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Lawmakers urge HHS to bolster contraceptive training, education

Citing a high rate of unintended pregnancy, a group of liberal lawmakers in Congress on Monday sent a letter urging the Obama administration to bolster provider training and education on contraception, Rewire reports.

The letter, spearheaded by the congressional Pro-Choice Caucus, was addressed to Health and Human Services (HHS) Secretary Sylvia Mathews Burwell. The lawmakers asked HHS to issue a response by Dec. 23.

Letter details

In the letter, the lawmakers wrote, "We must make certain that providers have the training and resources they need to provide quality patient counseling and effectively educate patients about the safety and effectiveness of all forms of contraception so that each woman can select the family planning method that best meets her medical needs and personal preference."

The lawmakers praised recent efforts to end "historic billing and coding practices" that hinder long-acting reversible contraception (LARC) delivery, but they expressed concern over a recent study showing that less than half of OB-GYNs know that an intrauterine device can be placed immediately postpartum.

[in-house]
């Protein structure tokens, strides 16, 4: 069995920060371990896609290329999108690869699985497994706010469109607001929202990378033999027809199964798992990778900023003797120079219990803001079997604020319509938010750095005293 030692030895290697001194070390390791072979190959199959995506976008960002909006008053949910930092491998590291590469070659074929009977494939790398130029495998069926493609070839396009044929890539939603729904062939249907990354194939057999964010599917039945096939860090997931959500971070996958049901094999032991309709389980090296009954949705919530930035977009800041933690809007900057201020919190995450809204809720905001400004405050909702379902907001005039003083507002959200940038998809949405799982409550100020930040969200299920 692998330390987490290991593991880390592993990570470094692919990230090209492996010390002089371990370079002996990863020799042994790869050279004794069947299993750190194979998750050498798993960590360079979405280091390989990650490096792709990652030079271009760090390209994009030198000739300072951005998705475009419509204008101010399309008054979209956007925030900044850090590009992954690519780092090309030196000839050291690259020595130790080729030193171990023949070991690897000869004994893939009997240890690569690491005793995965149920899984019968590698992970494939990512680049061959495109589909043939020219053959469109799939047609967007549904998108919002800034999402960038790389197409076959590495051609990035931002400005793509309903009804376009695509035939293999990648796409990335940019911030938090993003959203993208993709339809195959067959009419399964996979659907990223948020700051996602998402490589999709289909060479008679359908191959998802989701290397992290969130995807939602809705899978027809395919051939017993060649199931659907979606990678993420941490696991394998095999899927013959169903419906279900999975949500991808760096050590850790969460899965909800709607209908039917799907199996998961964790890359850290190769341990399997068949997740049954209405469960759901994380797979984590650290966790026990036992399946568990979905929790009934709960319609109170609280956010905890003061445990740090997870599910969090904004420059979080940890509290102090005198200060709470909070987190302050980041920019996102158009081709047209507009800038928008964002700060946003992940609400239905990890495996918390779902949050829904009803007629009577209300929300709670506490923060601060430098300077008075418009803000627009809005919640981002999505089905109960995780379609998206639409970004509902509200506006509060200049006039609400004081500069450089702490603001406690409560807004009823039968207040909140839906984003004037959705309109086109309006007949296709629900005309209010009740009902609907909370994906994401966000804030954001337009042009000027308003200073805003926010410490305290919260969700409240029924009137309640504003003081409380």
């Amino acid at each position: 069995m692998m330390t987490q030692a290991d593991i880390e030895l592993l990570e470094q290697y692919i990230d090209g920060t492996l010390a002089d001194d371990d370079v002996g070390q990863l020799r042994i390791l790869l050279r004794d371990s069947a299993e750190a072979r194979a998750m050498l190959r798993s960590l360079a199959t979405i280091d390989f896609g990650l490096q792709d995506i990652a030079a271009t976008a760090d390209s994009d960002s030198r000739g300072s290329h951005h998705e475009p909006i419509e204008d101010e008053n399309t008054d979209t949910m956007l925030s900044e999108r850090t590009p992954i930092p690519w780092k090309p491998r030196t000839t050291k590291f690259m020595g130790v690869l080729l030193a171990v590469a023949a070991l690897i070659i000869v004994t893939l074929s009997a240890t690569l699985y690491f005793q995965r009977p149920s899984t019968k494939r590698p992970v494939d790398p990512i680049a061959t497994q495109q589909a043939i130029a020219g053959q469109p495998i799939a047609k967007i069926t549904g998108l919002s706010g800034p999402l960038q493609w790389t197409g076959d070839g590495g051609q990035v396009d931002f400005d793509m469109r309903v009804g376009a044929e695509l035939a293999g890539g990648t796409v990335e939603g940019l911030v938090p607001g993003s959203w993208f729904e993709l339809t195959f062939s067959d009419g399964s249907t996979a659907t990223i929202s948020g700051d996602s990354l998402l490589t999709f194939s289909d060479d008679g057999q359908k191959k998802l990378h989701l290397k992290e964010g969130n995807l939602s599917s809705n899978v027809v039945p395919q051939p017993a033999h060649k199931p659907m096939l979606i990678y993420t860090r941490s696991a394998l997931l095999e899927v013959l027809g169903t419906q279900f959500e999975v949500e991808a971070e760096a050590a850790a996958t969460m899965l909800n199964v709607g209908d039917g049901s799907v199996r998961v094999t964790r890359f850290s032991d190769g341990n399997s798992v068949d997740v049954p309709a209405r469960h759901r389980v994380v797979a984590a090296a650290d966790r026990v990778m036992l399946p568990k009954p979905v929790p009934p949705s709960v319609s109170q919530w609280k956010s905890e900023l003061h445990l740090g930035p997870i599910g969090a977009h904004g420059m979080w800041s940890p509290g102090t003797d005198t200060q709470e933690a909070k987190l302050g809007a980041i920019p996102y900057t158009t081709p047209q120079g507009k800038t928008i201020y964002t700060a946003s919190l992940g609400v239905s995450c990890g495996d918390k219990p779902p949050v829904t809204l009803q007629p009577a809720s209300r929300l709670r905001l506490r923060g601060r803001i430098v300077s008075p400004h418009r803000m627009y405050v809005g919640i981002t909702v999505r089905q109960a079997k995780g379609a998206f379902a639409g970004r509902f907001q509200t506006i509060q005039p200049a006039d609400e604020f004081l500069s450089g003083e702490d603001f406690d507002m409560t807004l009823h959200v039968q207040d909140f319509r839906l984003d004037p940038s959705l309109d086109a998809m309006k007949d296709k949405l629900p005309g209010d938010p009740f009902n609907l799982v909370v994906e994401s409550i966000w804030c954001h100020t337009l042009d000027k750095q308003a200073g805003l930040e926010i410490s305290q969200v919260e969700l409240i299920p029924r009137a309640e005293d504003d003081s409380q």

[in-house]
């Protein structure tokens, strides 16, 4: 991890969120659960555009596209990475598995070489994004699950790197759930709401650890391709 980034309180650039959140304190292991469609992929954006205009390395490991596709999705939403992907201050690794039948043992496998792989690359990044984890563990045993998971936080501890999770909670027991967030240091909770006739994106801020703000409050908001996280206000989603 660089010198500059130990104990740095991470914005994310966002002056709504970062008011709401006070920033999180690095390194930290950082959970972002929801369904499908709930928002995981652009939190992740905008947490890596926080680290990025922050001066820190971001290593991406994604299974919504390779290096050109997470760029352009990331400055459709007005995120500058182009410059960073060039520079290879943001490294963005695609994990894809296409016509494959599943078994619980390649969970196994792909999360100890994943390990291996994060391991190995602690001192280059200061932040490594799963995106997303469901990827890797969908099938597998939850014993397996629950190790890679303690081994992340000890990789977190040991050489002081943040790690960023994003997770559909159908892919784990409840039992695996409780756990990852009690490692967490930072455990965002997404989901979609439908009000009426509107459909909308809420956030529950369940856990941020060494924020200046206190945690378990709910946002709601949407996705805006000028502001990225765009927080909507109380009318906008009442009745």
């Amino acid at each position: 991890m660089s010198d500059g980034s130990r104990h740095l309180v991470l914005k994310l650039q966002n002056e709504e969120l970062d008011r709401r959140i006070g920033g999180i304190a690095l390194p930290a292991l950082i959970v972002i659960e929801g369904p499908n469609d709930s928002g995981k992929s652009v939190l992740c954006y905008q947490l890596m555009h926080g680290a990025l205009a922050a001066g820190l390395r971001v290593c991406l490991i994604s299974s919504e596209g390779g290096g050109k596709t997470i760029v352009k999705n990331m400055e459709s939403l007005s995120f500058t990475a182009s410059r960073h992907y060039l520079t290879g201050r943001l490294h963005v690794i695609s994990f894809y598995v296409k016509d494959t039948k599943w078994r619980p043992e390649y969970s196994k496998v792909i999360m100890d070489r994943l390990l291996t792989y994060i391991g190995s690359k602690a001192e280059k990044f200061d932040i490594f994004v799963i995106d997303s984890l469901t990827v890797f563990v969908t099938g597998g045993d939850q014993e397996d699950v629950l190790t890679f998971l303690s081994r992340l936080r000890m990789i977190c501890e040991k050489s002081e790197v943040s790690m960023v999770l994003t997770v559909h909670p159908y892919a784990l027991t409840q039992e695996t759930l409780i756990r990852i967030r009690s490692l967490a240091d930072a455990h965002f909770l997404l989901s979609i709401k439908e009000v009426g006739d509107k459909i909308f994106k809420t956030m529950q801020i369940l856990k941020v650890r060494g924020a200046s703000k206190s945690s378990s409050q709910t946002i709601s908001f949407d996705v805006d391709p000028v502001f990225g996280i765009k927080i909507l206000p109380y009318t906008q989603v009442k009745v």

Further, in the letter, the lawmakers noted that while the rate of unintended pregnancy in 2011 declined to a 40-year-low, the current rate -- at 45 percent -- is "a much higher rate than (in) other developed countries." The lawmakers added that the rate of unintended pregnancy is higher among low-income women.

"Unintended pregnancies can lead to negative outcomes for both women and newborns, including poorer preconception maternal health, delayed prenatal care, increased risk of prematurity, and low birth weight," the lawmakers wrote. They continued, "More can and should be done to reduce these risks and empower women by increasing awareness of and access to a full range of contraceptive options."

To address these concerns, the lawmakers urged HHS to focus on patient-centered counseling, gaps in education about safety and effectiveness, and confusion over care delivery, reimbursement and state and federal laws. The lawmakers wrote, "By enhancing learning tools and voluntary training opportunities, we hope to build on the progress we have already made by arming both providers and women with the information they need" (Grimaldi, Rewire, 10/24).